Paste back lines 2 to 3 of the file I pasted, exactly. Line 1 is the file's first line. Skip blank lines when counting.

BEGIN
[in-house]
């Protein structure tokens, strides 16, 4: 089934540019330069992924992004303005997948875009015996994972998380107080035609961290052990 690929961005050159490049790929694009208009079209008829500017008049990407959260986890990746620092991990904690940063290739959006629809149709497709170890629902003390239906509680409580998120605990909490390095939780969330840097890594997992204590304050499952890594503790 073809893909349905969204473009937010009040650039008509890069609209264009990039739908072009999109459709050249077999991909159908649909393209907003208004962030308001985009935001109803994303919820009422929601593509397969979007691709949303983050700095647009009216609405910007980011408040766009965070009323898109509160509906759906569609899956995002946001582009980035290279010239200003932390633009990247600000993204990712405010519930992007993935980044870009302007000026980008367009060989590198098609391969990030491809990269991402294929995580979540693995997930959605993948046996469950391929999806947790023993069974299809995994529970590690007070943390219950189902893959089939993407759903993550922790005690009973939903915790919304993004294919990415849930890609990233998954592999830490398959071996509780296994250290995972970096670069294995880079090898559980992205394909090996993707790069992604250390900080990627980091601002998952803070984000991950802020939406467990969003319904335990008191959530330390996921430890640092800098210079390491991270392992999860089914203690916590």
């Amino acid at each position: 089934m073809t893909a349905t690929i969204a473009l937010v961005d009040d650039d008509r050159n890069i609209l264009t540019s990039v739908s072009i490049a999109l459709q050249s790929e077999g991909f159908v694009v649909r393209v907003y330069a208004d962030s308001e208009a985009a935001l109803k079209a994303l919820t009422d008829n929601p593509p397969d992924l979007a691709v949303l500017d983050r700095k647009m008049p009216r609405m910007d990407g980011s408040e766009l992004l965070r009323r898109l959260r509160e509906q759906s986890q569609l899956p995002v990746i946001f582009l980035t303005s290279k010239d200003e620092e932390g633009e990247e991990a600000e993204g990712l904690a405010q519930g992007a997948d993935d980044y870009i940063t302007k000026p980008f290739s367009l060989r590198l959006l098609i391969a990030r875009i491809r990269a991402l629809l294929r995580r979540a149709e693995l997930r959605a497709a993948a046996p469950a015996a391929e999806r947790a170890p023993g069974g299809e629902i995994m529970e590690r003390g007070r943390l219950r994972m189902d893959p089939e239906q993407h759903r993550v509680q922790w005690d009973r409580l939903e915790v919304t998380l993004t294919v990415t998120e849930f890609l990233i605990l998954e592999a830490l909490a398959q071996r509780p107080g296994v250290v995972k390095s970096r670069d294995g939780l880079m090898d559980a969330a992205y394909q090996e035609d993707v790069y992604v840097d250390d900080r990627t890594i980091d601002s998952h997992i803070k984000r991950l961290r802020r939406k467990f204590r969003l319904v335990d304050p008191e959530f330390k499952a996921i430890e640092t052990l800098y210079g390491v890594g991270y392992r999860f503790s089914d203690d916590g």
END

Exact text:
């Protein structure tokens, strides 16, 4: 089934540019330069992924992004303005997948875009015996994972998380107080035609961290052990 690929961005050159490049790929694009208009079209008829500017008049990407959260986890990746620092991990904690940063290739959006629809149709497709170890629902003390239906509680409580998120605990909490390095939780969330840097890594997992204590304050499952890594503790 073809893909349905969204473009937010009040650039008509890069609209264009990039739908072009999109459709050249077999991909159908649909393209907003208004962030308001985009935001109803994303919820009422929601593509397969979007691709949303983050700095647009009216609405910007980011408040766009965070009323898109509160509906759906569609899956995002946001582009980035290279010239200003932390633009990247600000993204990712405010519930992007993935980044870009302007000026980008367009060989590198098609391969990030491809990269991402294929995580979540693995997930959605993948046996469950391929999806947790023993069974299809995994529970590690007070943390219950189902893959089939993407759903993550922790005690009973939903915790919304993004294919990415849930890609990233998954592999830490398959071996509780296994250290995972970096670069294995880079090898559980992205394909090996993707790069992604250390900080990627980091601002998952803070984000991950802020939406467990969003319904335990008191959530330390996921430890640092800098210079390491991270392992999860089914203690916590």
């Amino acid at each position: 089934m073809t893909a349905t690929i969204a473009l937010v961005d009040d650039d008509r050159n890069i609209l264009t540019s990039v739908s072009i490049a999109l459709q050249s790929e077999g991909f159908v694009v649909r393209v907003y330069a208004d962030s308001e208009a985009a935001l109803k079209a994303l919820t009422d008829n929601p593509p397969d992924l979007a691709v949303l500017d983050r700095k647009m008049p009216r609405m910007d990407g980011s408040e766009l992004l965070r009323r898109l959260r509160e509906q759906s986890q569609l899956p995002v990746i946001f582009l980035t303005s290279k010239d200003e620092e932390g633009e990247e991990a600000e993204g990712l904690a405010q519930g992007a997948d993935d980044y870009i940063t302007k000026p980008f290739s367009l060989r590198l959006l098609i391969a990030r875009i491809r990269a991402l629809l294929r995580r979540a149709e693995l997930r959605a497709a993948a046996p469950a015996a391929e999806r947790a170890p023993g069974g299809e629902i995994m529970e590690r003390g007070r943390l219950r994972m189902d893959p089939e239906q993407h759903r993550v509680q922790w005690d009973r409580l939903e915790v919304t998380l993004t294919v990415t998120e849930f890609l990233i605990l998954e592999a830490l909490a398959q071996r509780p107080g296994v250290v995972k390095s970096r670069d294995g939780l880079m090898d559980a969330a992205y394909q090996e035609d993707v790069y992604v840097d250390d900080r990627t890594i980091d601002s998952h997992i803070k984000r991950l961290r802020r939406k467990f204590r969003l319904v335990d304050p008191e959530f330390k499952a996921i430890e640092t052990l800098y210079g390491v890594g991270y392992r999860f503790s089914d203690d916590g």